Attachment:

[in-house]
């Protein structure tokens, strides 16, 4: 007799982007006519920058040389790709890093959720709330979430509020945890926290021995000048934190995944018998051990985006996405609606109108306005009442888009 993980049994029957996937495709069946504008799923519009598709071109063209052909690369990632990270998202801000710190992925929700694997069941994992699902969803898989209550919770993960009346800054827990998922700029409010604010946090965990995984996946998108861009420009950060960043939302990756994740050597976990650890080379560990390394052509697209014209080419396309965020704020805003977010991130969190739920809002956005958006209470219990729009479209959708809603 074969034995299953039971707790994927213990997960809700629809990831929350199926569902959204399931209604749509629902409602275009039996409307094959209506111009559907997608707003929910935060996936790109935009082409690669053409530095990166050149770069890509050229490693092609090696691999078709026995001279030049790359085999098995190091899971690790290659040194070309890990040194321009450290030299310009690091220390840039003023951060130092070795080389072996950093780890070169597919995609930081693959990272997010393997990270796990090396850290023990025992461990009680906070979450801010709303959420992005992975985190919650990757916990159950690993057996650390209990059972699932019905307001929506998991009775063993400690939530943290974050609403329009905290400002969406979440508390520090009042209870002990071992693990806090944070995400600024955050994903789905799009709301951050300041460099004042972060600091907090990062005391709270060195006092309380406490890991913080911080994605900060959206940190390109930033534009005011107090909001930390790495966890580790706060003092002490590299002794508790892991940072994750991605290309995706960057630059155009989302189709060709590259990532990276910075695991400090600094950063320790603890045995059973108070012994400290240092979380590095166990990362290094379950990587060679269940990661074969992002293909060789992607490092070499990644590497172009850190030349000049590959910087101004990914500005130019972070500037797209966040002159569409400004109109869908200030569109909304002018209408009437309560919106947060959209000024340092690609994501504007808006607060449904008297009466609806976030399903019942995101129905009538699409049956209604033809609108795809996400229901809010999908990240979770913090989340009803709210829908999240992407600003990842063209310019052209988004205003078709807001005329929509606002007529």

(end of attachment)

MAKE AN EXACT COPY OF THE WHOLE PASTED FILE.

[in-house]
């Protein structure tokens, strides 16, 4: 007799982007006519920058040389790709890093959720709330979430509020945890926290021995000048934190995944018998051990985006996405609606109108306005009442888009 993980049994029957996937495709069946504008799923519009598709071109063209052909690369990632990270998202801000710190992925929700694997069941994992699902969803898989209550919770993960009346800054827990998922700029409010604010946090965990995984996946998108861009420009950060960043939302990756994740050597976990650890080379560990390394052509697209014209080419396309965020704020805003977010991130969190739920809002956005958006209470219990729009479209959708809603 074969034995299953039971707790994927213990997960809700629809990831929350199926569902959204399931209604749509629902409602275009039996409307094959209506111009559907997608707003929910935060996936790109935009082409690669053409530095990166050149770069890509050229490693092609090696691999078709026995001279030049790359085999098995190091899971690790290659040194070309890990040194321009450290030299310009690091220390840039003023951060130092070795080389072996950093780890070169597919995609930081693959990272997010393997990270796990090396850290023990025992461990009680906070979450801010709303959420992005992975985190919650990757916990159950690993057996650390209990059972699932019905307001929506998991009775063993400690939530943290974050609403329009905290400002969406979440508390520090009042209870002990071992693990806090944070995400600024955050994903789905799009709301951050300041460099004042972060600091907090990062005391709270060195006092309380406490890991913080911080994605900060959206940190390109930033534009005011107090909001930390790495966890580790706060003092002490590299002794508790892991940072994750991605290309995706960057630059155009989302189709060709590259990532990276910075695991400090600094950063320790603890045995059973108070012994400290240092979380590095166990990362290094379950990587060679269940990661074969992002293909060789992607490092070499990644590497172009850190030349000049590959910087101004990914500005130019972070500037797209966040002159569409400004109109869908200030569109909304002018209408009437309560919106947060959209000024340092690609994501504007808006607060449904008297009466609806976030399903019942995101129905009538699409049956209604033809609108795809996400229901809010999908990240979770913090989340009803709210829908999240992407600003990842063209310019052209988004205003078709807001005329929509606002007529």